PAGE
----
TBH, I wouldn't have expected it to work, but now that I see it, it does make some sense. I would have thought that it would error out as being ambiguous (prepend? append?). I have always used ellipses to make it explicit where the new axis should go. But, thinking in terms of how regular indexing works, I guess it isn't all that ambiguous.

Ben RootOn Thu, Dec 31, 2015 at 11:56 AM, Joe Kington <joferkington@gmail.com> wrote:

Slicing with None adds a new dimension. It's a common paradigm, though usually you'd use A[np.newaxis] or A[np.newaxis, ...] instead for readibility. (np.newaxis is None, but it's a lot more readable)There's a good argument to be made that slicing with a single None shouldn't add a new axis, and only the more readable forms like A[None, :], A[..., None], etc should.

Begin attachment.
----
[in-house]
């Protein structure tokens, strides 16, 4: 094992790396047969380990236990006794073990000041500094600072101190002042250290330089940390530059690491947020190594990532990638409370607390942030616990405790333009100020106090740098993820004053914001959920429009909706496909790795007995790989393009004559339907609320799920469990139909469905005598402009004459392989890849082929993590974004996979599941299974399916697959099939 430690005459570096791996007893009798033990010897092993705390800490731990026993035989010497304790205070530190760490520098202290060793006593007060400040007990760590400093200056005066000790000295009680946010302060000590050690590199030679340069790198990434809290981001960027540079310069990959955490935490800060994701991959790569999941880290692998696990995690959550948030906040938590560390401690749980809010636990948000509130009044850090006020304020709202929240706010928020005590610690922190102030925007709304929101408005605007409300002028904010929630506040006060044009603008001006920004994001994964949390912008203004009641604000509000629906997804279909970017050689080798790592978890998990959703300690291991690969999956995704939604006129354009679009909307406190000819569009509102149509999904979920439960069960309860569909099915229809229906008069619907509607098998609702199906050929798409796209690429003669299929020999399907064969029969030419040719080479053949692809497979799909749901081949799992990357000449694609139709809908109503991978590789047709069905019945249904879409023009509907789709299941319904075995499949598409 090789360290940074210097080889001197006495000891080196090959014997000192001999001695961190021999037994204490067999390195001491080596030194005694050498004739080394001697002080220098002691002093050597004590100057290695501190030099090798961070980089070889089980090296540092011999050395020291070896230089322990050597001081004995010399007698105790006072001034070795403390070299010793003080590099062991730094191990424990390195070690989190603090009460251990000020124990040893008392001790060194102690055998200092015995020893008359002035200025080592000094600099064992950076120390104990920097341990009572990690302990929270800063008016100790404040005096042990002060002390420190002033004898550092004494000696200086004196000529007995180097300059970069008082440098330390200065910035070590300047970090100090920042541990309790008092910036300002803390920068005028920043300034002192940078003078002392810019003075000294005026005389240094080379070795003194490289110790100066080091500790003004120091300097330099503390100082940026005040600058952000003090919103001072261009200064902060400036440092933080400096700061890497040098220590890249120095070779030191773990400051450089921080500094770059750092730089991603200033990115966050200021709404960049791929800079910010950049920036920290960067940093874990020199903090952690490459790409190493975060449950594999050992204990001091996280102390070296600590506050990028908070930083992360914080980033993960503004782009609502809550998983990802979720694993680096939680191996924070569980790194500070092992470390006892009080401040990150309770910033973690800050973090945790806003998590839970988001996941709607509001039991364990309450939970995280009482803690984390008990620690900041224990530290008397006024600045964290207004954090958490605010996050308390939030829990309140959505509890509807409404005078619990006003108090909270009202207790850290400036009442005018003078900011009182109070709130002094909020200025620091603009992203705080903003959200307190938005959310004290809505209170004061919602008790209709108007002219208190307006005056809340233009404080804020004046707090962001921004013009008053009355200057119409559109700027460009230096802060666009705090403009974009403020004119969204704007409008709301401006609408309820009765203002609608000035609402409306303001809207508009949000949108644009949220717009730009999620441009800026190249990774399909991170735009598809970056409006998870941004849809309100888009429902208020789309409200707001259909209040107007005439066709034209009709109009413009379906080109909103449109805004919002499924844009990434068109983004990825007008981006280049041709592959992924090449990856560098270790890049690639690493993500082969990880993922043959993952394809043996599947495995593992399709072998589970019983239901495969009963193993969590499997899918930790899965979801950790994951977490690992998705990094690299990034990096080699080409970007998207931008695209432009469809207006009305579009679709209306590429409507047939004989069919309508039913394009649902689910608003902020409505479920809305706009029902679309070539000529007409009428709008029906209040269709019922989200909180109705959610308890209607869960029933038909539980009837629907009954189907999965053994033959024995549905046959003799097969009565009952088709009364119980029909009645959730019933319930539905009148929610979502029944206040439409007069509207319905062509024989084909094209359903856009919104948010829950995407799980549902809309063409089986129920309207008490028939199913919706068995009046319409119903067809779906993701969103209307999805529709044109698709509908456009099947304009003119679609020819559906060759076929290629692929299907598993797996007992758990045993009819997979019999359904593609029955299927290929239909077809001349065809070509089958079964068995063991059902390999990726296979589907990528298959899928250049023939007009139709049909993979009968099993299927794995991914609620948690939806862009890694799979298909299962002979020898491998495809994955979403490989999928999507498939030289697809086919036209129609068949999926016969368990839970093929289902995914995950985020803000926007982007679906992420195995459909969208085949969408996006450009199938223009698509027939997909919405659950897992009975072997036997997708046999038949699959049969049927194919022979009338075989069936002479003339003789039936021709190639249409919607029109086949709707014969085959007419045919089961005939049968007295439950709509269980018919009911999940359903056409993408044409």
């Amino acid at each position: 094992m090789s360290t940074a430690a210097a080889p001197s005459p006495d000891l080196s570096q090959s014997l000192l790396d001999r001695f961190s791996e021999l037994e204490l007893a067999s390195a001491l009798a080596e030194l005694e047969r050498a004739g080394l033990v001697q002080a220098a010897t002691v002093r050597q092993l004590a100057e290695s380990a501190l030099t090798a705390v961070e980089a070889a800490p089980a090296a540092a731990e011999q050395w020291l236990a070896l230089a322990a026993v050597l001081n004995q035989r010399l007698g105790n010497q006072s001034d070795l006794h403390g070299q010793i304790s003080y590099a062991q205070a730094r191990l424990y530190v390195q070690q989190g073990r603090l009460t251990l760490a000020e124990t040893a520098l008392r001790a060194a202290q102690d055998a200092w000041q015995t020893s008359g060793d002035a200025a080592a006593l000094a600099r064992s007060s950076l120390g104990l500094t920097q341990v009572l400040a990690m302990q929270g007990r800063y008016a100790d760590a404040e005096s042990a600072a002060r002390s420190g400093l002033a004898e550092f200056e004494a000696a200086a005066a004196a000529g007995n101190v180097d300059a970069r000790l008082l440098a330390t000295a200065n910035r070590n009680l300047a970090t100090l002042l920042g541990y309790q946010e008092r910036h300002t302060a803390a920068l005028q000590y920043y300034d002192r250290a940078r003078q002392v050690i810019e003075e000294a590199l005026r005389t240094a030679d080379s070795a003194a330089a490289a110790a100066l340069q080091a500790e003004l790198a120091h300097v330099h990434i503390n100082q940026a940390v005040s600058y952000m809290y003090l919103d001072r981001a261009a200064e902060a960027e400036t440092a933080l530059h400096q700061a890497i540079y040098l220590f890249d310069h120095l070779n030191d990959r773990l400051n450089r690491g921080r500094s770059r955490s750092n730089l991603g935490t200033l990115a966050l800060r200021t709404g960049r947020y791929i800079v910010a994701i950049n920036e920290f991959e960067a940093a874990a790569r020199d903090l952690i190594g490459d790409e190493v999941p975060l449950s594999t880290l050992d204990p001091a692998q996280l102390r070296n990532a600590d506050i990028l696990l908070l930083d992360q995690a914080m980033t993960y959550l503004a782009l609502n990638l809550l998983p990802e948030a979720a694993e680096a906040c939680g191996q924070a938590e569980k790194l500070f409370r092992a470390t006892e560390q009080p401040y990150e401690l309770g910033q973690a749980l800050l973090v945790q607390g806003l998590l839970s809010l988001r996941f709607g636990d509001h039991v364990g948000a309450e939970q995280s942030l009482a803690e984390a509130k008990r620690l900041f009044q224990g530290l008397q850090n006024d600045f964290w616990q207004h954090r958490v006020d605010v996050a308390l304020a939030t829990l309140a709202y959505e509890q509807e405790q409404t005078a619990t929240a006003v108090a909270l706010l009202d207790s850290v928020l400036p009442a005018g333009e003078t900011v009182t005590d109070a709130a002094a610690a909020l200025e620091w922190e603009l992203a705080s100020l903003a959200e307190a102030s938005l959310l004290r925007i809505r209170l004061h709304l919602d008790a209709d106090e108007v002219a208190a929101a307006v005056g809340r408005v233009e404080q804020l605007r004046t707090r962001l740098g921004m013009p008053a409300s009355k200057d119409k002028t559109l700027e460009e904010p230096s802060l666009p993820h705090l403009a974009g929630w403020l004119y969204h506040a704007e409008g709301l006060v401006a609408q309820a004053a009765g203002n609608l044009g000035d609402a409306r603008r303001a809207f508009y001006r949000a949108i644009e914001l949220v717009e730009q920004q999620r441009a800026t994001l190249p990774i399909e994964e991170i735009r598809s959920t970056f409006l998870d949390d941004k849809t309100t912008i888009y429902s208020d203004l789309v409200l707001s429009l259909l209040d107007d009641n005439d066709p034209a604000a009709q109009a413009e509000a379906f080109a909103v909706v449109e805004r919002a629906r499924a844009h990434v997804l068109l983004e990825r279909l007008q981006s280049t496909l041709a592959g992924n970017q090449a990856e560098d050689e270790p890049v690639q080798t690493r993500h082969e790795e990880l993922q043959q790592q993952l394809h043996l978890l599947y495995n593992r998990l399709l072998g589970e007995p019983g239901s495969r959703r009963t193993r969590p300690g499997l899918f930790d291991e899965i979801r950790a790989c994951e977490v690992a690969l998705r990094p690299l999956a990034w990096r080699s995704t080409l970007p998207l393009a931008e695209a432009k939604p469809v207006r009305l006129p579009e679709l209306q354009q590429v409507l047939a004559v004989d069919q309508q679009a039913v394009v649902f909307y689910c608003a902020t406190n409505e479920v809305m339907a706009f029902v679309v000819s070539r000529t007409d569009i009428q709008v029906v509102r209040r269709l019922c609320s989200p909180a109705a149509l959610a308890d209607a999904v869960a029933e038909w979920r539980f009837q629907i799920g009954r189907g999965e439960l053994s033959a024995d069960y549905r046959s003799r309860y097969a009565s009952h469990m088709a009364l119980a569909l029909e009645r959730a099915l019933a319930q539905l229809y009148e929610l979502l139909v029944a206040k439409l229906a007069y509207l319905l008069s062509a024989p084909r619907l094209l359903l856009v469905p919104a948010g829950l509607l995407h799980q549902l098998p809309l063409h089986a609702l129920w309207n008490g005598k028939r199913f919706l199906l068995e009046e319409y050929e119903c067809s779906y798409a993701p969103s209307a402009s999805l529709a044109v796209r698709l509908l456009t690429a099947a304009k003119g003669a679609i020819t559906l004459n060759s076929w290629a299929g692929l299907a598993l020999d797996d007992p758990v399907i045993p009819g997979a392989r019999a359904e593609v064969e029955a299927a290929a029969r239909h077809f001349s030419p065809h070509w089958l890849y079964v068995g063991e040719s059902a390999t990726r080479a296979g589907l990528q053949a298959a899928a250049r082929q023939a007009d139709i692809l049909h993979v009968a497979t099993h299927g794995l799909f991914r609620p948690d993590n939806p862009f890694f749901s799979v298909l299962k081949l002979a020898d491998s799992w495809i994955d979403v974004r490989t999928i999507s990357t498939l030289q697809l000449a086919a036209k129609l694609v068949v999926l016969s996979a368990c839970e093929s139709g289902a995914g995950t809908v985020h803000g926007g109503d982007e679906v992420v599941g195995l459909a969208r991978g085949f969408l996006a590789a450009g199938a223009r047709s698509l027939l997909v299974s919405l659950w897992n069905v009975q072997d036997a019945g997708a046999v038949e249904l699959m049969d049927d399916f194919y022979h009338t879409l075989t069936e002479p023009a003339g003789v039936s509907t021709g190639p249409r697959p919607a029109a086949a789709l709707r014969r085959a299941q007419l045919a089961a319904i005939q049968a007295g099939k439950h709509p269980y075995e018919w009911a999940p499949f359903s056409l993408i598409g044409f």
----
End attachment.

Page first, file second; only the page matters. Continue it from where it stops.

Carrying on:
However, that would rather seriously break backwards compatibility. There's a fair amount of existing code that assumes "A[None]" prepends a new axis.On Thu, Dec 31, 2015 at 10:36 AM, Neal Becker <ndbecker2@gmail.com> wrote:Neal Becker wrote:

> In my case, what it does is:

>

> A.shape = (5760,)

> A[none] -> (1, 5760)

>

> In my case, use of none here is just a mistake. But why would you want

> this to be accepted at all, and how should it be interpreted?

Actually, in my particular case, if it just acted as a noop, returning the

original array, that would have been perfect. No idea if that's a good

result in general.

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